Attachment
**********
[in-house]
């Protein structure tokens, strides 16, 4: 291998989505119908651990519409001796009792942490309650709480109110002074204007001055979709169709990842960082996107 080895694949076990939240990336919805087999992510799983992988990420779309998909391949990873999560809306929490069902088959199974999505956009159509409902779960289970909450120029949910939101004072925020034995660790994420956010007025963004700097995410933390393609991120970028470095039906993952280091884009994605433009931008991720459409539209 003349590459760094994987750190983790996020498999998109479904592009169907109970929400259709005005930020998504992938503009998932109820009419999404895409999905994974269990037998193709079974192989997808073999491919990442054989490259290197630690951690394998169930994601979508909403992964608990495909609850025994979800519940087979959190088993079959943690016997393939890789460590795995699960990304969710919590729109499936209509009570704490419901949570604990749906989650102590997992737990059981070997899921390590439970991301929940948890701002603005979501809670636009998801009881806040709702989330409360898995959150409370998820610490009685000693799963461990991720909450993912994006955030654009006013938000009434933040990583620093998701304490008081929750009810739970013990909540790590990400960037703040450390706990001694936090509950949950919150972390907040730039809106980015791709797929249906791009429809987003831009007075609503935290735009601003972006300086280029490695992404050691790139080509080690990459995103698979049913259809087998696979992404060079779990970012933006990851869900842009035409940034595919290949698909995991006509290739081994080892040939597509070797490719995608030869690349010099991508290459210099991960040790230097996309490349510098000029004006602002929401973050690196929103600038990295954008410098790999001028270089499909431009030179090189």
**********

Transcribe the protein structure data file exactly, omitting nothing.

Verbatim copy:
[in-house]
């Protein structure tokens, strides 16, 4: 291998989505119908651990519409001796009792942490309650709480109110002074204007001055979709169709990842960082996107 080895694949076990939240990336919805087999992510799983992988990420779309998909391949990873999560809306929490069902088959199974999505956009159509409902779960289970909450120029949910939101004072925020034995660790994420956010007025963004700097995410933390393609991120970028470095039906993952280091884009994605433009931008991720459409539209 003349590459760094994987750190983790996020498999998109479904592009169907109970929400259709005005930020998504992938503009998932109820009419999404895409999905994974269990037998193709079974192989997808073999491919990442054989490259290197630690951690394998169930994601979508909403992964608990495909609850025994979800519940087979959190088993079959943690016997393939890789460590795995699960990304969710919590729109499936209509009570704490419901949570604990749906989650102590997992737990059981070997899921390590439970991301929940948890701002603005979501809670636009998801009881806040709702989330409360898995959150409370998820610490009685000693799963461990991720909450993912994006955030654009006013938000009434933040990583620093998701304490008081929750009810739970013990909540790590990400960037703040450390706990001694936090509950949950919150972390907040730039809106980015791709797929249906791009429809987003831009007075609503935290735009601003972006300086280029490695992404050691790139080509080690990459995103698979049913259809087998696979992404060079779990970012933006990851869900842009035409940034595919290949698909995991006509290739081994080892040939597509070797490719995608030869690349010099991508290459210099991960040790230097996309490349510098000029004006602002929401973050690196929103600038990295954008410098790999001028270089499909431009030179090189």